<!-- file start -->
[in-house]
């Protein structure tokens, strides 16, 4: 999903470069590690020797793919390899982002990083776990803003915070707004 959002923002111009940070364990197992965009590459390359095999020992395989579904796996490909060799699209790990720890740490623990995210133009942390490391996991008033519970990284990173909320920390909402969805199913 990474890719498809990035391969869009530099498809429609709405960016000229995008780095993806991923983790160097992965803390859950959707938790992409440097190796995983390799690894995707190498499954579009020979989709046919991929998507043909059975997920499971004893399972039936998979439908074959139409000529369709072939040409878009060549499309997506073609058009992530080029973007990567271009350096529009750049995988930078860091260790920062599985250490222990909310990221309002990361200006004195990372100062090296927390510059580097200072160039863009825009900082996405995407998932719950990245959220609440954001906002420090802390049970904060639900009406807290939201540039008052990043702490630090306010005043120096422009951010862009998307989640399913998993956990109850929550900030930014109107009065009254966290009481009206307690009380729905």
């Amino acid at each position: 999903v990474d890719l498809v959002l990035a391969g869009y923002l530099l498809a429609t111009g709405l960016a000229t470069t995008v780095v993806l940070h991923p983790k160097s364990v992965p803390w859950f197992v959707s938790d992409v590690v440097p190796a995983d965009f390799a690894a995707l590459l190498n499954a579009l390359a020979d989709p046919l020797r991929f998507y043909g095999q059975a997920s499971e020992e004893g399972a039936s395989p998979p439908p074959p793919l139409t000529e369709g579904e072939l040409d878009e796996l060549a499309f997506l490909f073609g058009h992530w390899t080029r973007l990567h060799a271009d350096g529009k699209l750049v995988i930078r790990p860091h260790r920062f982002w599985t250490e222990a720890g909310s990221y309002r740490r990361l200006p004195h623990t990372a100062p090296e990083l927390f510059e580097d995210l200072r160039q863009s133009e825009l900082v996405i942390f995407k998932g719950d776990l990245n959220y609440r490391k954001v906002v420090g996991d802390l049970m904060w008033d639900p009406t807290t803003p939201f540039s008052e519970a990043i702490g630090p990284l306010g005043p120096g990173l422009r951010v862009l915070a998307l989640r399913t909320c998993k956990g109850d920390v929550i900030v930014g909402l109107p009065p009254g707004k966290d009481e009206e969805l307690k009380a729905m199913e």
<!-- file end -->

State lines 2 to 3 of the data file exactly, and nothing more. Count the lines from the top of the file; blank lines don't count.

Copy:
């Protein structure tokens, strides 16, 4: 999903470069590690020797793919390899982002990083776990803003915070707004 959002923002111009940070364990197992965009590459390359095999020992395989579904796996490909060799699209790990720890740490623990995210133009942390490391996991008033519970990284990173909320920390909402969805199913 990474890719498809990035391969869009530099498809429609709405960016000229995008780095993806991923983790160097992965803390859950959707938790992409440097190796995983390799690894995707190498499954579009020979989709046919991929998507043909059975997920499971004893399972039936998979439908074959139409000529369709072939040409878009060549499309997506073609058009992530080029973007990567271009350096529009750049995988930078860091260790920062599985250490222990909310990221309002990361200006004195990372100062090296927390510059580097200072160039863009825009900082996405995407998932719950990245959220609440954001906002420090802390049970904060639900009406807290939201540039008052990043702490630090306010005043120096422009951010862009998307989640399913998993956990109850929550900030930014109107009065009254966290009481009206307690009380729905």
């Amino acid at each position: 999903v990474d890719l498809v959002l990035a391969g869009y923002l530099l498809a429609t111009g709405l960016a000229t470069t995008v780095v993806l940070h991923p983790k160097s364990v992965p803390w859950f197992v959707s938790d992409v590690v440097p190796a995983d965009f390799a690894a995707l590459l190498n499954a579009l390359a020979d989709p046919l020797r991929f998507y043909g095999q059975a997920s499971e020992e004893g399972a039936s395989p998979p439908p074959p793919l139409t000529e369709g579904e072939l040409d878009e796996l060549a499309f997506l490909f073609g058009h992530w390899t080029r973007l990567h060799a271009d350096g529009k699209l750049v995988i930078r790990p860091h260790r920062f982002w599985t250490e222990a720890g909310s990221y309002r740490r990361l200006p004195h623990t990372a100062p090296e990083l927390f510059e580097d995210l200072r160039q863009s133009e825009l900082v996405i942390f995407k998932g719950d776990l990245n959220y609440r490391k954001v906002v420090g996991d802390l049970m904060w008033d639900p009406t807290t803003p939201f540039s008052e519970a990043i702490g630090p990284l306010g005043p120096g990173l422009r951010v862009l915070a998307l989640r399913t909320c998993k956990g109850d920390v929550i900030v930014g909402l109107p009065p009254g707004k966290d009481e009206e969805l307690k009380a729905m199913e």